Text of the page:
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It’s a good idea to fully understand and remember what will help you and the personal injury attorney evaluating your case better understand it prior to your initial consultation so you come prepared. And if it does ease any tension you might have about meeting with a personal injury attorney to discuss your case, here is an explanation of what happens during an initial consultation – what questions you may be asked, what you may want to bring, and what may be expected of you should you decide to retain that personal injury attorney.
Firstly, the personal injury attorney evaluating your case will likely sit you down and thoroughly explain to you in a easily understandable way what a personal injury case is like (ie. how long it takes, what is involved in the process, what you should/should not do).
The personal injury attorney evaluating you case will likely ask some general questions about you. Questions may include what type of job you have, if you’ve been out of work due to your injury, if you have any dependents, etc.
You’ll likely be asked about any injuries you’ve had prior to the accident you were involved in. Prior injuries, especially if they are localized in the same area as the injury you sustained while in your accident, can become a defense against your personal injury claim. The claim may be made against you that your injury was neither due to your accident, and so the defendant is not liable for causing it. It’s important that your personal injury attorney knows about all injuries you’ve had prior to your accident. They’ll need to strategize a way to connect your current injury with the accident you were involved in.
You’ll be asked a series of questions related to your accident – what type of accident it was, where it occurred, how it occurred, etc. The personal injury attorney evaluating your case will need to have an overall understanding of your accident before he or she proceeds with more in-depth questions.
After understanding more about your accident, the personal injury attorney evaluating your case will ask you to talk about who was liable for your accident and how. This is where questions will get more specific. Damages will also be discussed in general. Damages can either be economic (lost wages & medical expenses) or non-economic (pain & suffering). These discussions will help the personal injury attorney evaluating your case better understand the value of your case. Monetary compensation for the damages you suffer will be directly proportionate to the defendant’s decided liability in your accident. You may still receive compensation even if you were a percentage at fault for your accident.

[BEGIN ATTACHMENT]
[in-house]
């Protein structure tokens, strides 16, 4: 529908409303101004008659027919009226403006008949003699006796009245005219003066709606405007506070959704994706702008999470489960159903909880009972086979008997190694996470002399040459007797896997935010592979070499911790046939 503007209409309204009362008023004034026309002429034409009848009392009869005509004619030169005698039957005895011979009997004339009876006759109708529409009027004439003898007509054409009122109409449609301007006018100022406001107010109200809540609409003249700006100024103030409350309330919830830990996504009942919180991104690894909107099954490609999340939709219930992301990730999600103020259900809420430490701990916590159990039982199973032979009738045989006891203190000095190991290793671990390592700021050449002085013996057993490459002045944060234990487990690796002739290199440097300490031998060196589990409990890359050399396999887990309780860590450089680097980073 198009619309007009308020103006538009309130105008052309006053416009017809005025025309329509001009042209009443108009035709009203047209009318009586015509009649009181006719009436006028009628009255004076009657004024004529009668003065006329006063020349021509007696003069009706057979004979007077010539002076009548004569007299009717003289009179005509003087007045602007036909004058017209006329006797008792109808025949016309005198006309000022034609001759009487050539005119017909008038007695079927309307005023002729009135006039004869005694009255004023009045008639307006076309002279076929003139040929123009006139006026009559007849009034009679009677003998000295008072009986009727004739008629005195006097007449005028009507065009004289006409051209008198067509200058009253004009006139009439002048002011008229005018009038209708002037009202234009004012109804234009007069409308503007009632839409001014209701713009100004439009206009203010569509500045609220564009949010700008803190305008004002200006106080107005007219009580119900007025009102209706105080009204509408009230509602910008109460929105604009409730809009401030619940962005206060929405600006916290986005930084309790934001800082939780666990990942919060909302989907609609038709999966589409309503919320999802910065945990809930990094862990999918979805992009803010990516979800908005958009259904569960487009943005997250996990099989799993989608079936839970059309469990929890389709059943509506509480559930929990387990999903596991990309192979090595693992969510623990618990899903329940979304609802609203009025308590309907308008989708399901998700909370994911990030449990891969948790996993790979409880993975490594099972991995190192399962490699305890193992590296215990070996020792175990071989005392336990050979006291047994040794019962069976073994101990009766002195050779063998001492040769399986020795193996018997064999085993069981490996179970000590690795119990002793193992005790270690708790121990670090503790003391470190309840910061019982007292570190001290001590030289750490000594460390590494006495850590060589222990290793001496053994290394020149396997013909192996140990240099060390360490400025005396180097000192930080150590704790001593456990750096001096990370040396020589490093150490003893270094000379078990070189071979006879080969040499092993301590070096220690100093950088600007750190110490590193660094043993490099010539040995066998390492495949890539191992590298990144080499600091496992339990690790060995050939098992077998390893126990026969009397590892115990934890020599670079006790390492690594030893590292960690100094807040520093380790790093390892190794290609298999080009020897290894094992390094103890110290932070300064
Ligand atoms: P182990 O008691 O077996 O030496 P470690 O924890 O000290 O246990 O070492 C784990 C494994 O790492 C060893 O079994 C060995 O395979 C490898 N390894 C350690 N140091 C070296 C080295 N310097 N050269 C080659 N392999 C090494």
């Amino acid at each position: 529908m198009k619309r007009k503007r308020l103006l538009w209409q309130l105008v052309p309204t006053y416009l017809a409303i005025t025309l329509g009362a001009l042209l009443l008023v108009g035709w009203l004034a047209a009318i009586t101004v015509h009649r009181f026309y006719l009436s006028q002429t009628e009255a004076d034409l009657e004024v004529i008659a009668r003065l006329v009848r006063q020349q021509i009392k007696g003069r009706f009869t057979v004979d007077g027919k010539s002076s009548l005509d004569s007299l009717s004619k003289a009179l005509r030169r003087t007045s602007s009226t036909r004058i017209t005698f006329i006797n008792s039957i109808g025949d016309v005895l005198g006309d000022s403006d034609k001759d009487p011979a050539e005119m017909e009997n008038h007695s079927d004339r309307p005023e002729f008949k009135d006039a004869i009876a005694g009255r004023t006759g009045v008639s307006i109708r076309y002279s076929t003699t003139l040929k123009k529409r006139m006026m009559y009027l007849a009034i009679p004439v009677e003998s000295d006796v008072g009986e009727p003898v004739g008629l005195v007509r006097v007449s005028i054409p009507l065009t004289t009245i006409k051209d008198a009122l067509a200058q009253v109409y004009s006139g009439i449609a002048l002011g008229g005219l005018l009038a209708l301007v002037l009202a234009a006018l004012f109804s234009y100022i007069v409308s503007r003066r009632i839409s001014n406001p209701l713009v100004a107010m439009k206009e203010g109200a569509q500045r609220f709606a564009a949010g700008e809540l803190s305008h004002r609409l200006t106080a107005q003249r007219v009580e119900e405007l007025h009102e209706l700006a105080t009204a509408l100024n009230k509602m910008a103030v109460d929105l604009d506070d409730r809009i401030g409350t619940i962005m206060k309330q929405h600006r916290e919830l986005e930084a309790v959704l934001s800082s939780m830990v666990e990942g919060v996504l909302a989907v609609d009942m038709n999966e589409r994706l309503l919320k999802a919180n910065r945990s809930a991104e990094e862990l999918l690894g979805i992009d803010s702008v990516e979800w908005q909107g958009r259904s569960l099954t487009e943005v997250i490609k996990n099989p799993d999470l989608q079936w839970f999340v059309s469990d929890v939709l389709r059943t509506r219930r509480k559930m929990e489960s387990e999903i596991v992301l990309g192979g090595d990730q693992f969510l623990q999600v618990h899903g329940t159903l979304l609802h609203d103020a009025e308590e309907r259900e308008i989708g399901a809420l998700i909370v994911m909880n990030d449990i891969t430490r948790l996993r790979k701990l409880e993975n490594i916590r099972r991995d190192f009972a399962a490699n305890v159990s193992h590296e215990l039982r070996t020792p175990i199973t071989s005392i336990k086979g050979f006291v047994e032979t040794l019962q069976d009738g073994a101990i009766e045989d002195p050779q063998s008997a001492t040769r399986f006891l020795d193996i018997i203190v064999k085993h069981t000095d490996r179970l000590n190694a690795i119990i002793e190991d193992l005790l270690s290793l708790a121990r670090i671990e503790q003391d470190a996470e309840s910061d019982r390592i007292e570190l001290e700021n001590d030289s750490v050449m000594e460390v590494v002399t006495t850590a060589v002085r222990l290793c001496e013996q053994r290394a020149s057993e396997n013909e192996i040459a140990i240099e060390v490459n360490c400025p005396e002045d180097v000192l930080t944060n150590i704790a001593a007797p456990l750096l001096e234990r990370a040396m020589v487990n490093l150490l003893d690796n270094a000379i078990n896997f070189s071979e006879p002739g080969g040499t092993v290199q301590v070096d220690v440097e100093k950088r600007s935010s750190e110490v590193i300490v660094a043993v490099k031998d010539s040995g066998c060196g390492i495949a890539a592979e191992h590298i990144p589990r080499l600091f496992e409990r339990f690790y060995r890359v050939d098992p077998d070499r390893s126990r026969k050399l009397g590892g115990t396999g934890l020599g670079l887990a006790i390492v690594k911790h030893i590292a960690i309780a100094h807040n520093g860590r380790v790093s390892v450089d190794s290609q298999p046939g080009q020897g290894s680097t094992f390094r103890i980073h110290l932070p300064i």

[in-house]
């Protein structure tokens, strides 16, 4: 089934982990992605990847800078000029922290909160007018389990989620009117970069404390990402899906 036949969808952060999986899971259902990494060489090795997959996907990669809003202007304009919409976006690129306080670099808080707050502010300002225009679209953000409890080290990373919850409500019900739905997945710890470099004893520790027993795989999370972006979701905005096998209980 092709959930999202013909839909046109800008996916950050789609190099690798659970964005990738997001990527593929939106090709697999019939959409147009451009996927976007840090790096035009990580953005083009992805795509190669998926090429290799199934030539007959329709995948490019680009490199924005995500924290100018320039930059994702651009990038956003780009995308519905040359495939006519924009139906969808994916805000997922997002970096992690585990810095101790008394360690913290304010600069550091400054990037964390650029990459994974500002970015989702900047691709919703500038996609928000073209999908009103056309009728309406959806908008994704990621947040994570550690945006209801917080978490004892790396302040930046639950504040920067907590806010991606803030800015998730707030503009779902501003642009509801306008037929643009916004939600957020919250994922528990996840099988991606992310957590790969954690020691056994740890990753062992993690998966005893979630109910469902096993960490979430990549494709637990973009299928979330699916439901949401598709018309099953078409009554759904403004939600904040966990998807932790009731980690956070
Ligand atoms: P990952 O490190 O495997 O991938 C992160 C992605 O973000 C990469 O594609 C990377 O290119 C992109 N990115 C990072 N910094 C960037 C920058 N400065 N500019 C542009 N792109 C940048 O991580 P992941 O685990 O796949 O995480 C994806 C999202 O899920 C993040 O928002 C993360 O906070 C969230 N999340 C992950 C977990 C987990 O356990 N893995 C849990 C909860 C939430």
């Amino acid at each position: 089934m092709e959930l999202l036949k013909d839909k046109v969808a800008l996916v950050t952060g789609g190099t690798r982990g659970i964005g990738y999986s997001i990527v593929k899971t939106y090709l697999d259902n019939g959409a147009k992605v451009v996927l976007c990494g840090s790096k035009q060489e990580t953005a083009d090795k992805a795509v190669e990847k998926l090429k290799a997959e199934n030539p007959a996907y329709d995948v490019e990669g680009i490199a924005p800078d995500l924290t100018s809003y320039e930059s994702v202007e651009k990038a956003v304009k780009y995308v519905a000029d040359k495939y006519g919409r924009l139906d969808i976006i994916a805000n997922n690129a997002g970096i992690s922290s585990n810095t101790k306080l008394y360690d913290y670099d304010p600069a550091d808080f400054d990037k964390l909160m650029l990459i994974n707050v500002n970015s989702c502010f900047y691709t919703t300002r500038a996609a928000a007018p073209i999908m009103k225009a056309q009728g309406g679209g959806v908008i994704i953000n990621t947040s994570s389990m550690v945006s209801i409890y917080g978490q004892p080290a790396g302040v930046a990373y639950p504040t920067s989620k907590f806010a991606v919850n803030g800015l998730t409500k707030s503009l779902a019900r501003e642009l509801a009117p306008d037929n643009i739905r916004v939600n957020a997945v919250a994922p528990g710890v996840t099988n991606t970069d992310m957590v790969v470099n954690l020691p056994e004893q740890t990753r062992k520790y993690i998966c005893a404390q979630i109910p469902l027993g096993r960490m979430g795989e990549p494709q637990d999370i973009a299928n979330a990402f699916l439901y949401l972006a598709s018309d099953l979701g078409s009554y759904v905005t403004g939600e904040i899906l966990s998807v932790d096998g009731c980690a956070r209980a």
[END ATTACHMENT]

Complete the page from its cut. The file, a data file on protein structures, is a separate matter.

The personal injury attorney evaluating your case will ask if you have the names, addresses, phone numbers etc. of any witnesses to your accident. What they witnessed could prove invaluable to your case.
Your own account of the accident you were in is important to your case, but photographs may be even more so. For example, if you slipped and fell on an old, broken down staircase on another’s property, it’s important you take photographs of the stairwell directly after your incident so it can be documented that the staircase was in need of repair by the premises owner before your incident. Bring any photos you may have and a list of witnesses if there were any.
Bring a list of the names of doctors (as well as their addresses and phone numbers) who have treated you for both prior injuries (if any) and the injury that was a direct result of your incident.
The personal injury attorney evaluating your case will need a full explanation of what type of coverage you have under your insurance carrier. The reason they’ll ask for this information is because you may be due compensation for medical bills and lost wages from your own insurer, and it’s their job to obtain you as much compensation as you are entitled to from every available resource.
During your initial consultation, a personal injury attorney will describe their fee structure (their contingency fee), so you understand how this will affect the award you receive should they win.
If you choose to retain the personal injury attorney evaluating your case to represent you, you’ll be asked to sign some paperwork. You’ll sign a retainer agreement to hire them. You will also have to sign authorization paperwork so that your personal injury attorney can stay in contact with any medical providers who oversaw your treatment.